The next column is often used for development. And, the column after that for testing.
These columns aren’t set. You should discuss with your team the phases that stories go through to be completed. Some organization may use columns for writing documentation, or preparing customer service people to support the feature in production.
These aren’t job titles. While it may be true that different people’s job titles focus on different columns, focus on the story and what it needs to mature. For example if your organization doesn’t use business analysts or user experience people, use the first column for the place in story elaboration where developers sit down and talk to business people and others to describe the acceptance tests for the story — describe what “done” means. It’s generally a bad idea to start writing code (the next phase) if you don’t know how to tell when you’re done.
Each process step column is divided into two parts: The top is used for stories currently in progress in that phase. The bottom is the buffer. When work for that phase of the story is completed, it moves from “in progress” to the “buffer” where it’ll wait to be pulled into the next phase. The last process step won’t have a buffer — because when that phase is complete the story is done. When we set limits for work in progress, we’ll set a total number for the process step that includes both “in process” and the “finished buffer” for that process step.
When the story reaches the “done” row it’s ready, really ready to be deployed into production.
Stories must be minimal marketable features
The term “minimal marketable feature” was first used in the book Software by Numbers. This book placed emphasis on the smallest portion of work that could be release into production and have value to its resulting customers or users.
To be marketable the feature needs to be large enough to be useful — probably larger than the teeny stories that take a couple days to build and seem to be best practice in Agile development today. A MMF may take weeks to build. But the important thing isn’t how long it takes to build, but that it be understandable and valuable to those who’ll receive it. To identify a MMF some folks ask the question “Would I announce it in my company’s product blog?” If it’s too tiny to mention, then it’s not a MMF.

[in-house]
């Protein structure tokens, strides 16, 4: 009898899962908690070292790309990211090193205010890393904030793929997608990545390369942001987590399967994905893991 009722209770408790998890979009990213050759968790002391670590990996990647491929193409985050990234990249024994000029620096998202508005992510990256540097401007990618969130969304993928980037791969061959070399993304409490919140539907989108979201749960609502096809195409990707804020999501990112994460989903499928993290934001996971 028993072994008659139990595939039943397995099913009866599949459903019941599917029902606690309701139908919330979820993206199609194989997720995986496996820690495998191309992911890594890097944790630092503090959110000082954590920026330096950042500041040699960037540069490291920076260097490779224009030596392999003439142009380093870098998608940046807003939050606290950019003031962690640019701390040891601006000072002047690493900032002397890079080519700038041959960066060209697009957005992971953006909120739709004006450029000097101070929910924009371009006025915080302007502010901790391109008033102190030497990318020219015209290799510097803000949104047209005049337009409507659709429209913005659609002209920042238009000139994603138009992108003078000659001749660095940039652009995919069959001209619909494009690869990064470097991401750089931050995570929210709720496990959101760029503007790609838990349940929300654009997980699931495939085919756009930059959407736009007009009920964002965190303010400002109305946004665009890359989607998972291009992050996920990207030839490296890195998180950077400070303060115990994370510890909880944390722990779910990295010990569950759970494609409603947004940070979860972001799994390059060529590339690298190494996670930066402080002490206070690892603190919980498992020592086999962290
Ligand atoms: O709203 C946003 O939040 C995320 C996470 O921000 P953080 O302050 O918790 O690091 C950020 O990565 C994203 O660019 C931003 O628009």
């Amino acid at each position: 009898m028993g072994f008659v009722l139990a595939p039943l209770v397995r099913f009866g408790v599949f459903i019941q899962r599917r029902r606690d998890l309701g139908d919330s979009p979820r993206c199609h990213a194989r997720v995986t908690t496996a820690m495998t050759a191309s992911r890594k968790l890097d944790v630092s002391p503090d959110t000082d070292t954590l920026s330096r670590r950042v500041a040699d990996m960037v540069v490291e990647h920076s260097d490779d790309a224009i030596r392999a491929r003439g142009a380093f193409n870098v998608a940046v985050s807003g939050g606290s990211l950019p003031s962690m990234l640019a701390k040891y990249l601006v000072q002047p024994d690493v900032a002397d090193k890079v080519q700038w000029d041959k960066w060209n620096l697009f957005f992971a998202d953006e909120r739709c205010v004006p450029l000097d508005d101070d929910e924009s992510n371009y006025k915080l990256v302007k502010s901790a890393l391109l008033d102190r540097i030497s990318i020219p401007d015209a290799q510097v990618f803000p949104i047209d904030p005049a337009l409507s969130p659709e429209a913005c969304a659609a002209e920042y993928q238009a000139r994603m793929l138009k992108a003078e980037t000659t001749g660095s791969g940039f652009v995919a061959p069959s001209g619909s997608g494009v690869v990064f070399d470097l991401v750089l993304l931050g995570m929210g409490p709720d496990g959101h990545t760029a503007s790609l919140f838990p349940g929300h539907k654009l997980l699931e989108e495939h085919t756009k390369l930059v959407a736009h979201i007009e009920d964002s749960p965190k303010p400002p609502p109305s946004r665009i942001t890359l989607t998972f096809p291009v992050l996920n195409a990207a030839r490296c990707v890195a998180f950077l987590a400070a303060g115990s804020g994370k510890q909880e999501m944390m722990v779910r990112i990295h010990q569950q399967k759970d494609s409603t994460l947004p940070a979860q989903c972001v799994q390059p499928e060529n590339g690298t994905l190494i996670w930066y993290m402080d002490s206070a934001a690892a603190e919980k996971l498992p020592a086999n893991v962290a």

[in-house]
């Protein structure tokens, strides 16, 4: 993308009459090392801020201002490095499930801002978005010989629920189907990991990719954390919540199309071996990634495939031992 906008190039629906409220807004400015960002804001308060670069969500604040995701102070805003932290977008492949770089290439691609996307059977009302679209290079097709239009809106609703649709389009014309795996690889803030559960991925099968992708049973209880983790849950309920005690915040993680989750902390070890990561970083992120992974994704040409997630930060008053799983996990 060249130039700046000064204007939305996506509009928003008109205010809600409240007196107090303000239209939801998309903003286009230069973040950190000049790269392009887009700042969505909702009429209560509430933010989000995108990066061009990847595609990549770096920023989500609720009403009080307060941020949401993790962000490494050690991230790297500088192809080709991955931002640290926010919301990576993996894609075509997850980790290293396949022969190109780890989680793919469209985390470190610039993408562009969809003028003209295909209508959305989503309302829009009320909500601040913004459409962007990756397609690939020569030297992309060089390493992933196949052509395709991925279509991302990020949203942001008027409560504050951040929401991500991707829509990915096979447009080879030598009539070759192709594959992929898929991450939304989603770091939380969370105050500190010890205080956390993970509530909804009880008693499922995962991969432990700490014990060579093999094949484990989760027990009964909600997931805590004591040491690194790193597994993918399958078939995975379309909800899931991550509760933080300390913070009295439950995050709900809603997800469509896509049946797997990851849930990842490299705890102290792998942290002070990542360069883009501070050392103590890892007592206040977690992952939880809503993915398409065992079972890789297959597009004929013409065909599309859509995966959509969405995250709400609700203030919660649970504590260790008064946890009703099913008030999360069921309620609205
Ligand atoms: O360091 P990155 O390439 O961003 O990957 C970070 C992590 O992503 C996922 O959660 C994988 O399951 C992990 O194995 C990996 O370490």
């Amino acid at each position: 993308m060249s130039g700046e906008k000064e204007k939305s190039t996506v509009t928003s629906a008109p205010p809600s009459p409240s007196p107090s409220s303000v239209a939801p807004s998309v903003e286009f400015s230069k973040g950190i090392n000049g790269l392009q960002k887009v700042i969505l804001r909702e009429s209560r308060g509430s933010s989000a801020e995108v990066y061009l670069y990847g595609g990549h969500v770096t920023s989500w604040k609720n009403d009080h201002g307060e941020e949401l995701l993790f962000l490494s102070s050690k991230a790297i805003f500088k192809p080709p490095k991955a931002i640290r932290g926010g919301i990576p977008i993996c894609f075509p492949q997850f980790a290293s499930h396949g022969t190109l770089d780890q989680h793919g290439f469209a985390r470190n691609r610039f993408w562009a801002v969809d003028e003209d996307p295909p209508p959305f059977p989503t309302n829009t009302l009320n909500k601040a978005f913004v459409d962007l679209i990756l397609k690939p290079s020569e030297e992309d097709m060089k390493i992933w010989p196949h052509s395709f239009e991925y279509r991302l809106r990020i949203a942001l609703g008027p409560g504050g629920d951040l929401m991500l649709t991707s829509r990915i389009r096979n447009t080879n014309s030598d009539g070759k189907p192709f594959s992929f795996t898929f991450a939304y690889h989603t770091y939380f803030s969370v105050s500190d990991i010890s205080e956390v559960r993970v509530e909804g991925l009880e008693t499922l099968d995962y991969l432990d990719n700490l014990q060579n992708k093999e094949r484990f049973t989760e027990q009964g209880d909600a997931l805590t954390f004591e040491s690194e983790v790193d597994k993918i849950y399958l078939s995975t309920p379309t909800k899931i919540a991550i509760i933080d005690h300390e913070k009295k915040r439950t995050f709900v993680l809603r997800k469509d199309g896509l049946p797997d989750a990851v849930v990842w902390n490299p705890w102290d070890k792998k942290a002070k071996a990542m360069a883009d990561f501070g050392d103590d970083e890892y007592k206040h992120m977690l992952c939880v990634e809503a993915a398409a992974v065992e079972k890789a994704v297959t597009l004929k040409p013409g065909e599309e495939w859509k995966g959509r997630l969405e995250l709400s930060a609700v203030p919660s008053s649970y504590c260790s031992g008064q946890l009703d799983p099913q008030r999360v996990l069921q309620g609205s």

This is an important part of Kanban development where the focus is on increasing value released from the development process. Each thing released must be valuable by itself.
Set limits for work in progress
To be lean, we’ll limit the number of stories we allow onto the board. A common formula is to add up all the members of the team in all roles and divide by two. All roles includes developers, analysts, user interfaced designers, testers, deployment people — anyone immediately responsible for getting features to market. For example, if team members total 20, we might limit the number of MMF-style stories on the board to 10.
We then need to set limits for each column.
For the “stories” queue — the place where the stories wait patiently in line before going into progress, set this limit at about half the “in progress” limit. For instance if the in progress limit is 10, limit this queue to 5.
For the limits of the story process steps, the limit is often half the number of people that can perform the work for that phase of development. For instance if you have 6 developers, you might limit the development in progress column to 3.
Now, this will force developers to work together on stories. I do find in practice that this may not work out for all teams — so I often see limits that equal the number of developers (or those that can perform the process step) or often 1.5 * the number of people in a role. Of course if you do this, it’ll raise the overall work in progress — and as you might expect, items will take longer to finish.
When you total the limits for each “in progress” slot on the board, they should add up to your work in progress limit. You may need to jiggle the limits in each process step to get them to work out right. Or, you could raise the work in progress limit — which is a little like printing more money when you run out.
In the example Kanban board “Kanbans” are actually the blue tape lines that mark where we can put a sticky note. Each tape line in the “in progress” and “buffer” areas represents one item allowed in progress. You can get the same effect by just writing the limit above the column.
The life of an MMF style story on the Kanban board
This story starts with a queue of MMFs patiently waiting on the left side of the Kanban board. They sit next to the goals on the left edge where everyone can see that these MMFs will help the product reach these goals.
A user interface designer and business analyst working as a pair pull the top story from the queue and slide the others in the queue up. They put the story in their “elaboration in progress” column. They track down necessary stakeholders and have discussions necessary to describe acceptance for the story. They meet with developers to make sure the acceptance criteria is understood and complete enough to proceed. Everyone agrees it is.
The BA says “I’ll move it into the buffer then.” “No need says the developer, my in progress slot is empty, so I’ll pull it directly in there and get started.”